What is the most powerful lesson that South Dakota has to teach me?
This was the question that was on my mind as we anxiously drove out of the Hawkeye State and pulled into Sioux Falls. Would it be one of appreciating mother nature? Would it be one of community? Or would it simply be the undeniable impact that soil health is having on this great state?
I would quickly find the answer to be “yes” to all of the above… but not necessarily in the way that I had anticipated.
It was clear as soon as we crossed state lines that God had blessed South Dakota with inescapable beauty – the diverse peaks, valleys, and terrain are something more out of a desktop background than a real-life encounter. But regardless of if you see them in person or on a screen, they aren’t just external surroundings – they are something that changes the inside of a person as well. So it wasn’t tough to see that, just like the land, something else about this place was disarmingly unique…
On our trip, we had the pleasure of visiting with farmers, conservationists and scientists. The joy of conversing with customer service employees, administrative faculty and everywhere in between. It was through these fateful encounters that I was granted another powerful lesson – greeting a stranger with a firm handshake and a smile is no greeting at all – welcoming them with open arms and open hearts is the only true way to introduce yourself. And no matter where we stopped, Bear Butte to Vermillion, Huron to Rapid City, this wasn’t just an isolated incident, this was the way of life.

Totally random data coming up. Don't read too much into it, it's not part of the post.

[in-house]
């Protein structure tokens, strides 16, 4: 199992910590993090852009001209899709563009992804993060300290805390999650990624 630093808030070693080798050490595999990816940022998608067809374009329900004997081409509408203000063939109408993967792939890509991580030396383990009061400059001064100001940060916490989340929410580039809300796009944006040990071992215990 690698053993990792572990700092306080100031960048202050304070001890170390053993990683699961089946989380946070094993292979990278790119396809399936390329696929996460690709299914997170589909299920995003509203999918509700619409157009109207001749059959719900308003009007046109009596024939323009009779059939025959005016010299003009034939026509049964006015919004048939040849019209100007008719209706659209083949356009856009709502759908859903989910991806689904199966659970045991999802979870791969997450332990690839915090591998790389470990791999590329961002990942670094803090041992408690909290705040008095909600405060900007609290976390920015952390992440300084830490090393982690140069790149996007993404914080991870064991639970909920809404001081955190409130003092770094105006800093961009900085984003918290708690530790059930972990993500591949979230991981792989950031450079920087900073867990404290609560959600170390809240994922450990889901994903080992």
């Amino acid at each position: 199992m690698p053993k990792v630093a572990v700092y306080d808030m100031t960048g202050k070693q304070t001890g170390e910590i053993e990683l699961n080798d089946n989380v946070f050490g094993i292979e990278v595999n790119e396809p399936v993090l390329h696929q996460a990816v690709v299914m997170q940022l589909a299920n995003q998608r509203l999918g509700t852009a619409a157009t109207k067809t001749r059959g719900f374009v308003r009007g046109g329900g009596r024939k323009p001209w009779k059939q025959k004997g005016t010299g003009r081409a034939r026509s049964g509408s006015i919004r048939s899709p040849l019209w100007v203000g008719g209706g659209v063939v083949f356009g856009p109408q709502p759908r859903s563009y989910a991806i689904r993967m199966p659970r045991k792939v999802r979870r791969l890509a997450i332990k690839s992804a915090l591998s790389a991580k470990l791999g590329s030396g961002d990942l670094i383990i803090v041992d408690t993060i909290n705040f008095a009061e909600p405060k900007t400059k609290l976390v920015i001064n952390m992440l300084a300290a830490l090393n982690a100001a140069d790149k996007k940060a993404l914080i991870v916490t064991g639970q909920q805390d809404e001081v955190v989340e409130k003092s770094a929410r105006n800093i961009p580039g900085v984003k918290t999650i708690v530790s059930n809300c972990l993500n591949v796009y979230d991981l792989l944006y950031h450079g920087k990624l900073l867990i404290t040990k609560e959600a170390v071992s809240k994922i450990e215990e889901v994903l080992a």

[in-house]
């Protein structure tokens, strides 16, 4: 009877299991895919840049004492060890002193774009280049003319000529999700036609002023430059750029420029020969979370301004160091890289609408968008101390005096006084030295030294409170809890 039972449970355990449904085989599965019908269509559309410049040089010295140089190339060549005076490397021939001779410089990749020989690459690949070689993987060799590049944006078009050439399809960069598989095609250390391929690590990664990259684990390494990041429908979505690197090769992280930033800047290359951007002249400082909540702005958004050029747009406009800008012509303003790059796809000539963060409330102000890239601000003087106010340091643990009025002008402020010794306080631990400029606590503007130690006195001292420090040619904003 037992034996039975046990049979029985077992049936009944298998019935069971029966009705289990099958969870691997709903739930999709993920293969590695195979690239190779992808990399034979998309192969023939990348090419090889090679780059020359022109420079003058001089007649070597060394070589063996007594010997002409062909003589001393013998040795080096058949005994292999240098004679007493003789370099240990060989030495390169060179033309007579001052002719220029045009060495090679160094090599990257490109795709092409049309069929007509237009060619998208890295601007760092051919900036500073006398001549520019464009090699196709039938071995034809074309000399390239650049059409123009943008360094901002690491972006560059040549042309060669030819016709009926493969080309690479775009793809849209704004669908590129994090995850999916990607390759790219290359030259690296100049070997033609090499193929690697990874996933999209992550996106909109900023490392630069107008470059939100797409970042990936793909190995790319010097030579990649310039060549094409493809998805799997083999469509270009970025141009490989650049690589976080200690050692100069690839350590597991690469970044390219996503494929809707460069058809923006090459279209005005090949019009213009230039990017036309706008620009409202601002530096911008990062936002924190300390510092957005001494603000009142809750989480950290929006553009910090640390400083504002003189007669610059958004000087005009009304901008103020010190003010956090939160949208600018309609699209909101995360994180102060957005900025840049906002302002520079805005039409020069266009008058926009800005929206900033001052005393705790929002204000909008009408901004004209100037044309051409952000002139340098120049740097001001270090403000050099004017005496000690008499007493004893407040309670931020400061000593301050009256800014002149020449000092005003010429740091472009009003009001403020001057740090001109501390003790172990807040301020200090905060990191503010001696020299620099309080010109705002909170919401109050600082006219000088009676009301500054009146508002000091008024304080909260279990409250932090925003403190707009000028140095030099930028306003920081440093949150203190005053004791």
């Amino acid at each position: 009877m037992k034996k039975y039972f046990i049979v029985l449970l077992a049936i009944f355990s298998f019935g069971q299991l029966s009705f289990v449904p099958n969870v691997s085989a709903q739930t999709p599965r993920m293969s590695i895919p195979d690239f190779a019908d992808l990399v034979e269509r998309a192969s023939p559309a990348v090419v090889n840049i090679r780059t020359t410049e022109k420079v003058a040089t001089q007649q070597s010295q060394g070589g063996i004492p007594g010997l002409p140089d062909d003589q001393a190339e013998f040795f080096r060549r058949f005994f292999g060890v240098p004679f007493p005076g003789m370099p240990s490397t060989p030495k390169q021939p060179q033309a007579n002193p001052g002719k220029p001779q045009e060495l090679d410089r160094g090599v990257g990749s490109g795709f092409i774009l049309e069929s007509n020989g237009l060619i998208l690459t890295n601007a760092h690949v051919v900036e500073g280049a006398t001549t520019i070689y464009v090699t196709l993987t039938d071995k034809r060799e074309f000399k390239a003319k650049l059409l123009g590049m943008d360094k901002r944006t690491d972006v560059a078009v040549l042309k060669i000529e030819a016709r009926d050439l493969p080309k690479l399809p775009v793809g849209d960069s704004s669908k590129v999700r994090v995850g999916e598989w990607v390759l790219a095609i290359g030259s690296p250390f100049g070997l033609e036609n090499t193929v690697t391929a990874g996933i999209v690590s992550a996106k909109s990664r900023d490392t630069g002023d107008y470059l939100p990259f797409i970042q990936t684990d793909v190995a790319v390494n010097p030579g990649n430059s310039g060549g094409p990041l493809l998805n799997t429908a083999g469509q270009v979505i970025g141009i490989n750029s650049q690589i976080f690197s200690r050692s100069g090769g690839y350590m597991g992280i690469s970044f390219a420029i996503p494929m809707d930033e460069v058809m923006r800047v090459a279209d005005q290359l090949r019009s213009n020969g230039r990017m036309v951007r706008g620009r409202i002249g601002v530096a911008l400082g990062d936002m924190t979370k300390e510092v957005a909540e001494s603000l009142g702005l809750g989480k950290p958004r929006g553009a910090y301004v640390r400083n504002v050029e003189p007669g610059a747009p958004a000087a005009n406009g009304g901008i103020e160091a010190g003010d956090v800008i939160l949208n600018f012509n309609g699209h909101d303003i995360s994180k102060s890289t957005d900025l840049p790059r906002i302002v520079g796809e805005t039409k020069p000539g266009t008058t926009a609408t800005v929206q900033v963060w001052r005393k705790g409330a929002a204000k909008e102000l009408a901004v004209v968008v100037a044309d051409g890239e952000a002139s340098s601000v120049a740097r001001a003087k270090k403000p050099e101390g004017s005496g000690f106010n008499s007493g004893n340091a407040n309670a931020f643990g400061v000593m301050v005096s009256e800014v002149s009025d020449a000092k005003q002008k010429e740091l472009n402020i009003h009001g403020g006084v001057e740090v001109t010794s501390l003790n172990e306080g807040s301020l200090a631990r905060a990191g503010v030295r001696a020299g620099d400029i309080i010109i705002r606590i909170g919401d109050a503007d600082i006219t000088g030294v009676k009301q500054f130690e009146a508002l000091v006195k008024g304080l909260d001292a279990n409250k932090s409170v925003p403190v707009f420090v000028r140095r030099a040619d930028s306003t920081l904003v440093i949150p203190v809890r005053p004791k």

So it’s no wonder why this eclectic group of welcomers are passionate about one of their greatest resources: soil. It’s inspiring to see how they have turned that passion into knowledge, and that knowledge into a lifestyle – from the usage of cover crops, to adopting “no-till” practices, to enhancing diversity. Each of their stories are different, but they all come from the same heart. And we couldn’t be more excited to start sharing them with you!
IN THE END
It goes without saying that the memories and relationships built within this trip will endure – for that, we are profoundly grateful. And though our heads are still spinning after 10 days and over 4,500 miles traveled, one thing is perfectly clear: this isn’t just a campaign for soil health, it’s a campaign for people. And I’ve never met a group of people more worthy.